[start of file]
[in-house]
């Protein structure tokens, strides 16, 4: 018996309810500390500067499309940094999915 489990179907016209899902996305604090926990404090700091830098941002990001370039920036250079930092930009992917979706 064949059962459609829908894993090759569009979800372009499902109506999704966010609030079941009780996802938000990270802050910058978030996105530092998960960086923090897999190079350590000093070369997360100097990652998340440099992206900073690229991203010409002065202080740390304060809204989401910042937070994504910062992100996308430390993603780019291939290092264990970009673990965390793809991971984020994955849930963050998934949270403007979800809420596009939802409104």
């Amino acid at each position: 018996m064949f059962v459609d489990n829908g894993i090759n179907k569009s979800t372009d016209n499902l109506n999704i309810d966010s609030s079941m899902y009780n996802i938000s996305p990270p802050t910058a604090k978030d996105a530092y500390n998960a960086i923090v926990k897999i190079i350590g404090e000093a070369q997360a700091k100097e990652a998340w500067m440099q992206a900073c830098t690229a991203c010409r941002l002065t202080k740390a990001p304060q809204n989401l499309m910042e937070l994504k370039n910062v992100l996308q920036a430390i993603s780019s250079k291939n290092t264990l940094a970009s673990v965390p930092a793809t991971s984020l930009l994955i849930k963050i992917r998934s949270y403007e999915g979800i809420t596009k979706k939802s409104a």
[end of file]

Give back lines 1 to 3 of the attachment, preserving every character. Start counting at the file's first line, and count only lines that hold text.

[in-house]
């Protein structure tokens, strides 16, 4: 018996309810500390500067499309940094999915 489990179907016209899902996305604090926990404090700091830098941002990001370039920036250079930092930009992917979706 064949059962459609829908894993090759569009979800372009499902109506999704966010609030079941009780996802938000990270802050910058978030996105530092998960960086923090897999190079350590000093070369997360100097990652998340440099992206900073690229991203010409002065202080740390304060809204989401910042937070994504910062992100996308430390993603780019291939290092264990970009673990965390793809991971984020994955849930963050998934949270403007979800809420596009939802409104």
């Amino acid at each position: 018996m064949f059962v459609d489990n829908g894993i090759n179907k569009s979800t372009d016209n499902l109506n999704i309810d966010s609030s079941m899902y009780n996802i938000s996305p990270p802050t910058a604090k978030d996105a530092y500390n998960a960086i923090v926990k897999i190079i350590g404090e000093a070369q997360a700091k100097e990652a998340w500067m440099q992206a900073c830098t690229a991203c010409r941002l002065t202080k740390a990001p304060q809204n989401l499309m910042e937070l994504k370039n910062v992100l996308q920036a430390i993603s780019s250079k291939n290092t264990l940094a970009s673990v965390p930092a793809t991971s984020l930009l994955i849930k963050i992917r998934s949270y403007e999915g979800i809420t596009k979706k939802s409104a």